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Sri Lanka's defeat of terrorism has boosted regional security: minister
Publication Date : 13-09-2013
If Sri Lanka had not managed to defeat terrorism, the stability of its neighbour countries and safety of sea lanes across the Indian Ocean, would surely still be affected today.
For this reason, Sri Lanka's achievement against overwhelming odds can be said to have benefited not just the island, but also other countries in the region, said Sri Lankan Minister of External Affairs Professor G.L. Peiris to a symposium participated by representatives from 52 countries in Dubai on Wednesday.
Referring to the intricately interconnected pattern of terrorist activity in the region, Peiris said that security in South Asia and beyond, would have remained much threatened if terrorism was still prevalent in Sri Lanka.
"The reality of this is demonstrated by the far flung repercussions of terrorist violence in the Horn of Africa," he said.
He added that Sri Lanka has not seen a single act of terrorist-related violence since the cessation of hostilities four years ago.
"It is this state of established peace and stability that equips Sri Lanka to play a major role in counter-piracy initiatives in the Indian Ocean, which used by more than a third of the global shipping industry, conveying oil to serve the world's economy," he said.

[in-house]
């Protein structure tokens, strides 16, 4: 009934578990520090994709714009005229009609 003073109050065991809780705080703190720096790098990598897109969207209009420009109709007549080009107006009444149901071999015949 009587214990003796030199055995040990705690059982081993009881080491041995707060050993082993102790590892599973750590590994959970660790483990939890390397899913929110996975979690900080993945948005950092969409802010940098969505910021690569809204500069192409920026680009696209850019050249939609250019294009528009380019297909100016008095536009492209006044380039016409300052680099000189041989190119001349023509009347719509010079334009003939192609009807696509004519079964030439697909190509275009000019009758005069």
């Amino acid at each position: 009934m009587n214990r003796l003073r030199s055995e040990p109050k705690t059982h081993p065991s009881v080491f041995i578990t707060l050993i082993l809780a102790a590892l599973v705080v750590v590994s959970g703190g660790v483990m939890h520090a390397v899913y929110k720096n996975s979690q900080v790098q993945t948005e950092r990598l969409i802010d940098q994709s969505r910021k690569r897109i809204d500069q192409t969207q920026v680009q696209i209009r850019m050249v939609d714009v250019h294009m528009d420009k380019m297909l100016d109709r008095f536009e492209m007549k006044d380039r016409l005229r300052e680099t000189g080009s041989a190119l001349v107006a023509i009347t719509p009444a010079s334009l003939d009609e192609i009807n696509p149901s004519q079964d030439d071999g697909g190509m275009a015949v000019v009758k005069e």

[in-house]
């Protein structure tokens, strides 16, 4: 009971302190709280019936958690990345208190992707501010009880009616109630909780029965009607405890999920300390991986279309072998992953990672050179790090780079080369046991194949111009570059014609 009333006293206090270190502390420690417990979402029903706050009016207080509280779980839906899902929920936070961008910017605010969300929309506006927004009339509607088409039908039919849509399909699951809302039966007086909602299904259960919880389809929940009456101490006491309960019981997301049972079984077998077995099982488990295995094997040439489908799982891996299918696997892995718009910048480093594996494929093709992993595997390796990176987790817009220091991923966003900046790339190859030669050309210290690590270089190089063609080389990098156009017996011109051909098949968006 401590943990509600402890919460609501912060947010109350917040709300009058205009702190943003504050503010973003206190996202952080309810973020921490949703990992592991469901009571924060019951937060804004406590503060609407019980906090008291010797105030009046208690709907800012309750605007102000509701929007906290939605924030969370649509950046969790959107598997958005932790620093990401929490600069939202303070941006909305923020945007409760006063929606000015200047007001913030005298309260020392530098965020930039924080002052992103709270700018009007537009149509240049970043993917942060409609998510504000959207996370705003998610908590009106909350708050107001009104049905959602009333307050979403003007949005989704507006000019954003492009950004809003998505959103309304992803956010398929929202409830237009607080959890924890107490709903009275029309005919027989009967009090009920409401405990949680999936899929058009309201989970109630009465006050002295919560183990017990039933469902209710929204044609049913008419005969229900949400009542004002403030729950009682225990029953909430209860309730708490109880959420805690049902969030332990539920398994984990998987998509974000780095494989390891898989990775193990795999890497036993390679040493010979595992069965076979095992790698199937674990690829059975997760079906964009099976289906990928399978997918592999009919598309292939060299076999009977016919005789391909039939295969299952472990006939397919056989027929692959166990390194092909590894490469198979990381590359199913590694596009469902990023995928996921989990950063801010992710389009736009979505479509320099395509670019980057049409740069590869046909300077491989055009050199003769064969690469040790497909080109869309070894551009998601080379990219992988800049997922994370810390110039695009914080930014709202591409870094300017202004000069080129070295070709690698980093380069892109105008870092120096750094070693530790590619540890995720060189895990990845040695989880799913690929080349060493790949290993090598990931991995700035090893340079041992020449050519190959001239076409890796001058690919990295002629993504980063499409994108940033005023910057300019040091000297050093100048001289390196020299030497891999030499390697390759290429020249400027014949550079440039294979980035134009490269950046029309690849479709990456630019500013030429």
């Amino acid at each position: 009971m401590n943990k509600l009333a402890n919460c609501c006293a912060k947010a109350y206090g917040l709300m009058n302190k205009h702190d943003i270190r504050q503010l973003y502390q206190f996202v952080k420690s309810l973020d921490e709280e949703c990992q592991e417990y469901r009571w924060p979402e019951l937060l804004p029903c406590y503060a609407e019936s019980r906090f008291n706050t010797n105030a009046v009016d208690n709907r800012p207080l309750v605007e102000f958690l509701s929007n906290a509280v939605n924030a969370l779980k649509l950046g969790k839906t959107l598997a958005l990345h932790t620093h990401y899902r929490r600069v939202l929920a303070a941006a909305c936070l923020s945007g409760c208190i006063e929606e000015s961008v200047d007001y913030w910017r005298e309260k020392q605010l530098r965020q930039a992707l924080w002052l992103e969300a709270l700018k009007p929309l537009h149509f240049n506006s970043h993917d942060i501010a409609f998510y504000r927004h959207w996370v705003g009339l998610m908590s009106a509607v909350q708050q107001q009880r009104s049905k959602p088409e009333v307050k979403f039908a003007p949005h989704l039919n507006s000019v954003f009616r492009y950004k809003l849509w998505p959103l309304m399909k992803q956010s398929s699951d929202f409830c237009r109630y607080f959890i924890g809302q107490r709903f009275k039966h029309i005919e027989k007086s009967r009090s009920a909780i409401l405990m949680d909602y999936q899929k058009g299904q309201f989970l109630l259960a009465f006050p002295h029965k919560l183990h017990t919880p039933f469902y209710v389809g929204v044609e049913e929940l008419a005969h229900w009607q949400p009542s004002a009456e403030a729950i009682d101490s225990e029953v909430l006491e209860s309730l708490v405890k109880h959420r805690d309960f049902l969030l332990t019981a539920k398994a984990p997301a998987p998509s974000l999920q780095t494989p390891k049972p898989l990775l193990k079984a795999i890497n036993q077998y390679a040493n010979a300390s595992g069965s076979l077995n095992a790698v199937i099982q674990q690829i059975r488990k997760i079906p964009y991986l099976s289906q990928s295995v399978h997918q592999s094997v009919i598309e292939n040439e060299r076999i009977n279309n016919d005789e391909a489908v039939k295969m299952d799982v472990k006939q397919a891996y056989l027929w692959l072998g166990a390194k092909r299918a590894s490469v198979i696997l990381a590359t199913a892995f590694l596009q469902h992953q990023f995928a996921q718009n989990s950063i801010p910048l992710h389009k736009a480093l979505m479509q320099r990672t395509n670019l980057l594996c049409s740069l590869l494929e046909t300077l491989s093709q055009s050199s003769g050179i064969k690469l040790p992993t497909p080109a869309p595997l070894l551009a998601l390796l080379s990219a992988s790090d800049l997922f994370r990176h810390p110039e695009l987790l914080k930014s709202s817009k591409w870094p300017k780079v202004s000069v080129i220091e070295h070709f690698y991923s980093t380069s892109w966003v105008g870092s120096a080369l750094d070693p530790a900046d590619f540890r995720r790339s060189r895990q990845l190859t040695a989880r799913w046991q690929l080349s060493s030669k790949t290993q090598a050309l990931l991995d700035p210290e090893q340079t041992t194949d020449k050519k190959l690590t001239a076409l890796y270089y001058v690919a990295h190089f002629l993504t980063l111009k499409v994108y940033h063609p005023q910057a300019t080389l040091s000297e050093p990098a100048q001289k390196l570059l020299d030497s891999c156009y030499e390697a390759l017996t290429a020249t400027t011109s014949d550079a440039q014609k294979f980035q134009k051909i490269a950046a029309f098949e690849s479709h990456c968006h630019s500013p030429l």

He said that the Sri Lankan Navy has also seen much progress with help from Australia through a joint initiative, to curtain human trafficking and other illicit activities in the Indian Ocean, such as narcotics dealings, money laundering and proliferation of weaponry across borders.
Peiris said that Sri Lanka possessed the legal expertist to assist in "filling the gaps that clearly exist in the current mechanisms of international law and practice, with regard to effective action against piracy".
Such "gaps", he said, for example, were the lack of adequate measures to deter organised crime, lack of financial support from governments in the initiative to apprehend pirates, the absence of a proper international tribunal to deal with piracy, and lapses in the international system to handle profits obtained through piracy.
Pointing to the growing importance of the "blue economy" - tapping on the ocean's resources - Peiris stated the need for a revamp of the systems governming the Continental Shelf and the Exclusive Economic Zone, stressing on the urgent need for effective measures to control marine pollution and excessive expoitation of the ocean's resources.